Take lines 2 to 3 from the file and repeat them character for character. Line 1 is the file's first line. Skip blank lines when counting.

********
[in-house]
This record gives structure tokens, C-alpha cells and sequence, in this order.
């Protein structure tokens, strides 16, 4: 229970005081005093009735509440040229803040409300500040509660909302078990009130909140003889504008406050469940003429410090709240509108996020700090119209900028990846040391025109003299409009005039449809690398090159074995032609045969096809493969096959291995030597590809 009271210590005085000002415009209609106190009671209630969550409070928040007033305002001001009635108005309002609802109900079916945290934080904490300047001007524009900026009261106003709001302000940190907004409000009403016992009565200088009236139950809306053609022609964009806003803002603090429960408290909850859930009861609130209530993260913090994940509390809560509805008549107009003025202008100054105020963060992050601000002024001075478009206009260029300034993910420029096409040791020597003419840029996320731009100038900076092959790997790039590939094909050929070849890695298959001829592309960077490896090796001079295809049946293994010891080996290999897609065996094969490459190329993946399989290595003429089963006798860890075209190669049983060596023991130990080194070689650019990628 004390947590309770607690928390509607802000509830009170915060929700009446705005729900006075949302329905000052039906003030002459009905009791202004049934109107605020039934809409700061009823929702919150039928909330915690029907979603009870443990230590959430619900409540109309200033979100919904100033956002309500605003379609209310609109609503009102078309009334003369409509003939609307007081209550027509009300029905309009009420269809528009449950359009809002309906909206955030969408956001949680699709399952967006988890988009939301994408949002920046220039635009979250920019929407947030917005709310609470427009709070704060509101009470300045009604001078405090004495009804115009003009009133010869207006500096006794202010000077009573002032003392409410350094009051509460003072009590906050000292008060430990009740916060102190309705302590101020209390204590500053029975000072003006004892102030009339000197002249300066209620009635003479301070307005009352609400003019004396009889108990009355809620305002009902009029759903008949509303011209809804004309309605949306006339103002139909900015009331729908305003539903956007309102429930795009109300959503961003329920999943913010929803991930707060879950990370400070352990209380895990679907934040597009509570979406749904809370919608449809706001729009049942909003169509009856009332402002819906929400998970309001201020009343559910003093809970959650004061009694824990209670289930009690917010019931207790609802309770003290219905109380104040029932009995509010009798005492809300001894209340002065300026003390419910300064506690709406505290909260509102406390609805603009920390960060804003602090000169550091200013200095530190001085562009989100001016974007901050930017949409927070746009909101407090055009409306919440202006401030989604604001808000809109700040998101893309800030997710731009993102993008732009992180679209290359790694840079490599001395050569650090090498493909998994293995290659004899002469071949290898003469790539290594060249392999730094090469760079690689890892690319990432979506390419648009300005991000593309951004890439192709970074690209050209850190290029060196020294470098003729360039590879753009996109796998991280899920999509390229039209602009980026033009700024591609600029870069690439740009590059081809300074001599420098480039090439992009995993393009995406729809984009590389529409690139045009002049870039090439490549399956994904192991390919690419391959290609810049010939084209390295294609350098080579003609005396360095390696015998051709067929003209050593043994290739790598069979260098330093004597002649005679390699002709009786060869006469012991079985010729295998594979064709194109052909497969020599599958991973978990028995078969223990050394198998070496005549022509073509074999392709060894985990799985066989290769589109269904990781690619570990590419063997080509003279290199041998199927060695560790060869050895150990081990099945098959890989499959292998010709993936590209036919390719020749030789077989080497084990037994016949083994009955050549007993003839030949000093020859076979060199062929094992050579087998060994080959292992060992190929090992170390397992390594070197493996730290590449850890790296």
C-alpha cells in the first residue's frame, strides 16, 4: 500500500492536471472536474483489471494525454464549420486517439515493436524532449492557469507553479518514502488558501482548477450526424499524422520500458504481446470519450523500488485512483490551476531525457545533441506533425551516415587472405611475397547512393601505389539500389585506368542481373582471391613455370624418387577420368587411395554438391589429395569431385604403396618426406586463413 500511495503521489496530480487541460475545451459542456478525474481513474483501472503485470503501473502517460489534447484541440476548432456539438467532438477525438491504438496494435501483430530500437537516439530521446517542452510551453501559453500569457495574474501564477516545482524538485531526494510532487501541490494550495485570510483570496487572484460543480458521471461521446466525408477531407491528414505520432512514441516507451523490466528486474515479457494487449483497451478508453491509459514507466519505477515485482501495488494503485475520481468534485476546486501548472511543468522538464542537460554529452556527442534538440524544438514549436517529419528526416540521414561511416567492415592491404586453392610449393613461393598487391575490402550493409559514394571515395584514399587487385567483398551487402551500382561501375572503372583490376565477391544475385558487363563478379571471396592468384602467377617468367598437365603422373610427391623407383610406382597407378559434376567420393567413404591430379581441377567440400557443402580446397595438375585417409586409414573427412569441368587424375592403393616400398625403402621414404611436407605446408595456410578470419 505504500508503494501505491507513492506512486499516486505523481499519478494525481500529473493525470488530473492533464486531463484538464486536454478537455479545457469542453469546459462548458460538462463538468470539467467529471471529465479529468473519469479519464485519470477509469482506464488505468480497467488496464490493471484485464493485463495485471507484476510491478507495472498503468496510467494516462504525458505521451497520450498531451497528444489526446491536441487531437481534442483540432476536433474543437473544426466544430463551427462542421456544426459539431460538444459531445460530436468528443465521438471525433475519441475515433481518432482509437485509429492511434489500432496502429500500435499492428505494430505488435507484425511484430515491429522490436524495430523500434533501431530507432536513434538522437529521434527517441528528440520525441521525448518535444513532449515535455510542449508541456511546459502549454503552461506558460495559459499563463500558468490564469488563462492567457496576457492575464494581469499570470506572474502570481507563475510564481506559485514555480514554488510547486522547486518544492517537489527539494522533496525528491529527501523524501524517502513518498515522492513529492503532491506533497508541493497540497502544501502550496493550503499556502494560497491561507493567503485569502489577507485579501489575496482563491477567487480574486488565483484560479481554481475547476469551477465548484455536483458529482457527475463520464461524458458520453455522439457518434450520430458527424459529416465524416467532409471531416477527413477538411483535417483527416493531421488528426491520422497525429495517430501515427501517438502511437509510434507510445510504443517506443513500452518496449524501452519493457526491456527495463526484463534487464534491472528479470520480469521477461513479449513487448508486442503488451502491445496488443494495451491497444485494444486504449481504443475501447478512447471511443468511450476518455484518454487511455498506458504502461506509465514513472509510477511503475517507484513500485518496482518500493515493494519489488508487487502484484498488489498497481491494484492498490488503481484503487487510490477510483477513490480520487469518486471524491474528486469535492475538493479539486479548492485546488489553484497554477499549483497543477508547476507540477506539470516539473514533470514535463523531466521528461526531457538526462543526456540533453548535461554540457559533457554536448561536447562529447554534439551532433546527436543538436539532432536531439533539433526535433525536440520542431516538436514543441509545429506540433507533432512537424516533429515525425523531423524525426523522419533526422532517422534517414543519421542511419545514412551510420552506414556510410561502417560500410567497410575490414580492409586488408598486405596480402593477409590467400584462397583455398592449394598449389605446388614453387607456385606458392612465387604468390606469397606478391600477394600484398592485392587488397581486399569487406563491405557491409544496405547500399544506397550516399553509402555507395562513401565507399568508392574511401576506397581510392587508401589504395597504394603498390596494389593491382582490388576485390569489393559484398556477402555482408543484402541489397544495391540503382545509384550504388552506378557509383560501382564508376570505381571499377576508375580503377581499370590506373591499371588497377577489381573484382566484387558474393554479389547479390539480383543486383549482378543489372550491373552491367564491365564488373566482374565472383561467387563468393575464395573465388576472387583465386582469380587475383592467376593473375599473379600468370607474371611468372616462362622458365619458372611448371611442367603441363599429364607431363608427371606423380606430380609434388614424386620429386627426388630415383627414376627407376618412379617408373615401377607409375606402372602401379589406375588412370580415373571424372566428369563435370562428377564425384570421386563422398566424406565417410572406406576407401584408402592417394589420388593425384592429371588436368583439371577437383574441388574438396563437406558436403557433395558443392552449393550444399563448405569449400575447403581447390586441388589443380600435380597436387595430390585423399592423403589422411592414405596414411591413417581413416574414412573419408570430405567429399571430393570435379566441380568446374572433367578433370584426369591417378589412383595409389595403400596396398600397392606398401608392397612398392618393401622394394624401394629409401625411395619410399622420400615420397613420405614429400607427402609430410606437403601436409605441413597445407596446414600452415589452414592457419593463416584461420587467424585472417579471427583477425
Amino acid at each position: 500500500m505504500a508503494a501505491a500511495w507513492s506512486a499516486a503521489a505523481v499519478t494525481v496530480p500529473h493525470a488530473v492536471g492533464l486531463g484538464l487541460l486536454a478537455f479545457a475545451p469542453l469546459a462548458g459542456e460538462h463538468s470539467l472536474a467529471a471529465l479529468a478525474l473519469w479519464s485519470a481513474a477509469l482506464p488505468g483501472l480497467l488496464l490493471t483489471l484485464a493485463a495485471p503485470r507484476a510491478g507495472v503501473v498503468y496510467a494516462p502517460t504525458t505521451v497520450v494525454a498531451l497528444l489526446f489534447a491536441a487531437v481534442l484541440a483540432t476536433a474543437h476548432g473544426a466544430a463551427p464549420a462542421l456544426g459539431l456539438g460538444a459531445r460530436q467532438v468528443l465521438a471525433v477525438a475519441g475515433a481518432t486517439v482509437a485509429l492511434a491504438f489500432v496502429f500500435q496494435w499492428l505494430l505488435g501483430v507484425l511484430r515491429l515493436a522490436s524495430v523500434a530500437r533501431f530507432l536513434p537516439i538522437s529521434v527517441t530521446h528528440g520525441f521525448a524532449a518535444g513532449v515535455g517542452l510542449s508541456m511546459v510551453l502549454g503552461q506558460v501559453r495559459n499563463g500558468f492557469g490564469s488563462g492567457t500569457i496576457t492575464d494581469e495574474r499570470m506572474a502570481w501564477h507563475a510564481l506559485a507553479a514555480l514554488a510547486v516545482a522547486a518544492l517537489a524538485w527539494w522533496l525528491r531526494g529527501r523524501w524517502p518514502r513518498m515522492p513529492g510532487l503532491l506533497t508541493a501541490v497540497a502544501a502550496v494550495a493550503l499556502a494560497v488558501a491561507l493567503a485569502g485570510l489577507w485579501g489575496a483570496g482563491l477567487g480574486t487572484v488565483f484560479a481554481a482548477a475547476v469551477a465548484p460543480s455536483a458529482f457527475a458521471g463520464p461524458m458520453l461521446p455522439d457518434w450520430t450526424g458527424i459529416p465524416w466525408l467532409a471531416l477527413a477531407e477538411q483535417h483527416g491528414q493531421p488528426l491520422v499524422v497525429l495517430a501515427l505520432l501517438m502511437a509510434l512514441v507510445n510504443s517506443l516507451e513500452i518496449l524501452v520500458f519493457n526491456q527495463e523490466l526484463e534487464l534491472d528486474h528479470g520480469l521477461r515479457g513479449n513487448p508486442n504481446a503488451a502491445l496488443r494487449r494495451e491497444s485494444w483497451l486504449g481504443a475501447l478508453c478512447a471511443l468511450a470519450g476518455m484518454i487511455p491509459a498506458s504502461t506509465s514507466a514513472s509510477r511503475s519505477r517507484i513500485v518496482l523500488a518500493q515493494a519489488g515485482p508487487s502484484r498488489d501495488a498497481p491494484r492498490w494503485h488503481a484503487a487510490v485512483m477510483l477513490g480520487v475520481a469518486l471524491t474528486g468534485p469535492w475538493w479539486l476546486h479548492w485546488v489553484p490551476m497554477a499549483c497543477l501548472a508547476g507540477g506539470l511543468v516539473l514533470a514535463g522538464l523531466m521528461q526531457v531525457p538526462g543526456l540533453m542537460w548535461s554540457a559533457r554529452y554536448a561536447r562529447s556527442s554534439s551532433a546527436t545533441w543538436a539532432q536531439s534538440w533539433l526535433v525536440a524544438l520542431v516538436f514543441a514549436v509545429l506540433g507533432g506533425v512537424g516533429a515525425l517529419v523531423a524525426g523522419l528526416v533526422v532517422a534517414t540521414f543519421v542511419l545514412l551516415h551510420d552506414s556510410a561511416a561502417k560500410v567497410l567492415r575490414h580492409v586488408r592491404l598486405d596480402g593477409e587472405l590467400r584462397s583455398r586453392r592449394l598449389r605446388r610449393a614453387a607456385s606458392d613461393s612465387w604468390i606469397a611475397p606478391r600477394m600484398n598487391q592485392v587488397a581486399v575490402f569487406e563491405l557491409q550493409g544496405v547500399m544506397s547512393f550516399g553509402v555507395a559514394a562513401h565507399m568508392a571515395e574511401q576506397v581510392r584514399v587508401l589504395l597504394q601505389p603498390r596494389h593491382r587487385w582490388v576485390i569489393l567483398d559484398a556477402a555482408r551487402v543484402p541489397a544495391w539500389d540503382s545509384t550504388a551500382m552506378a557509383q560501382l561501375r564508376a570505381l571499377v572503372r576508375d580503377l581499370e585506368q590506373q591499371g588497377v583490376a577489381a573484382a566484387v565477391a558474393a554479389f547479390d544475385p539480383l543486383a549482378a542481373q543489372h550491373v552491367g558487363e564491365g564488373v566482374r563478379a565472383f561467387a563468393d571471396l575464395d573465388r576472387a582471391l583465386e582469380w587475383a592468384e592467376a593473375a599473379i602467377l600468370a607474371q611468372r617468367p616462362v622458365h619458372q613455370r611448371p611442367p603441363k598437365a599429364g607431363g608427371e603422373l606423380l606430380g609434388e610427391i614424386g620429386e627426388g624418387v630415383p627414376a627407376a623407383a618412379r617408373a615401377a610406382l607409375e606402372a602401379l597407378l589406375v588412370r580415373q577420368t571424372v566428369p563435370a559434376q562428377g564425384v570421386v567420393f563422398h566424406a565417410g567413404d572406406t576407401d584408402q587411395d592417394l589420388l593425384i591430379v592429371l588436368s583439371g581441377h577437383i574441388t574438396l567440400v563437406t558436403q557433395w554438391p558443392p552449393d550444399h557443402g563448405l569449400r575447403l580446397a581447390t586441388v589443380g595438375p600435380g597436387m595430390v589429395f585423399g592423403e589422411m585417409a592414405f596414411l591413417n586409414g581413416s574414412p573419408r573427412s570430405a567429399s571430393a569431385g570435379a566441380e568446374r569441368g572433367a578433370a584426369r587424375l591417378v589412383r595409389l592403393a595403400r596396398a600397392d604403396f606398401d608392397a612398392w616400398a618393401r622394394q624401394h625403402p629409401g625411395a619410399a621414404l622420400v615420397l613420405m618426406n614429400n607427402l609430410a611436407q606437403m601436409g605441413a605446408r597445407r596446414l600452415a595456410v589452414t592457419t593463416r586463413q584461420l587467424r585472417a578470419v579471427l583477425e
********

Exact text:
This record gives structure tokens, C-alpha cells and sequence, in this order.
């Protein structure tokens, strides 16, 4: 229970005081005093009735509440040229803040409300500040509660909302078990009130909140003889504008406050469940003429410090709240509108996020700090119209900028990846040391025109003299409009005039449809690398090159074995032609045969096809493969096959291995030597590809 009271210590005085000002415009209609106190009671209630969550409070928040007033305002001001009635108005309002609802109900079916945290934080904490300047001007524009900026009261106003709001302000940190907004409000009403016992009565200088009236139950809306053609022609964009806003803002603090429960408290909850859930009861609130209530993260913090994940509390809560509805008549107009003025202008100054105020963060992050601000002024001075478009206009260029300034993910420029096409040791020597003419840029996320731009100038900076092959790997790039590939094909050929070849890695298959001829592309960077490896090796001079295809049946293994010891080996290999897609065996094969490459190329993946399989290595003429089963006798860890075209190669049983060596023991130990080194070689650019990628 004390947590309770607690928390509607802000509830009170915060929700009446705005729900006075949302329905000052039906003030002459009905009791202004049934109107605020039934809409700061009823929702919150039928909330915690029907979603009870443990230590959430619900409540109309200033979100919904100033956002309500605003379609209310609109609503009102078309009334003369409509003939609307007081209550027509009300029905309009009420269809528009449950359009809002309906909206955030969408956001949680699709399952967006988890988009939301994408949002920046220039635009979250920019929407947030917005709310609470427009709070704060509101009470300045009604001078405090004495009804115009003009009133010869207006500096006794202010000077009573002032003392409410350094009051509460003072009590906050000292008060430990009740916060102190309705302590101020209390204590500053029975000072003006004892102030009339000197002249300066209620009635003479301070307005009352609400003019004396009889108990009355809620305002009902009029759903008949509303011209809804004309309605949306006339103002139909900015009331729908305003539903956007309102429930795009109300959503961003329920999943913010929803991930707060879950990370400070352990209380895990679907934040597009509570979406749904809370919608449809706001729009049942909003169509009856009332402002819906929400998970309001201020009343559910003093809970959650004061009694824990209670289930009690917010019931207790609802309770003290219905109380104040029932009995509010009798005492809300001894209340002065300026003390419910300064506690709406505290909260509102406390609805603009920390960060804003602090000169550091200013200095530190001085562009989100001016974007901050930017949409927070746009909101407090055009409306919440202006401030989604604001808000809109700040998101893309800030997710731009993102993008732009992180679209290359790694840079490599001395050569650090090498493909998994293995290659004899002469071949290898003469790539290594060249392999730094090469760079690689890892690319990432979506390419648009300005991000593309951004890439192709970074690209050209850190290029060196020294470098003729360039590879753009996109796998991280899920999509390229039209602009980026033009700024591609600029870069690439740009590059081809300074001599420098480039090439992009995993393009995406729809984009590389529409690139045009002049870039090439490549399956994904192991390919690419391959290609810049010939084209390295294609350098080579003609005396360095390696015998051709067929003209050593043994290739790598069979260098330093004597002649005679390699002709009786060869006469012991079985010729295998594979064709194109052909497969020599599958991973978990028995078969223990050394198998070496005549022509073509074999392709060894985990799985066989290769589109269904990781690619570990590419063997080509003279290199041998199927060695560790060869050895150990081990099945098959890989499959292998010709993936590209036919390719020749030789077989080497084990037994016949083994009955050549007993003839030949000093020859076979060199062929094992050579087998060994080959292992060992190929090992170390397992390594070197493996730290590449850890790296």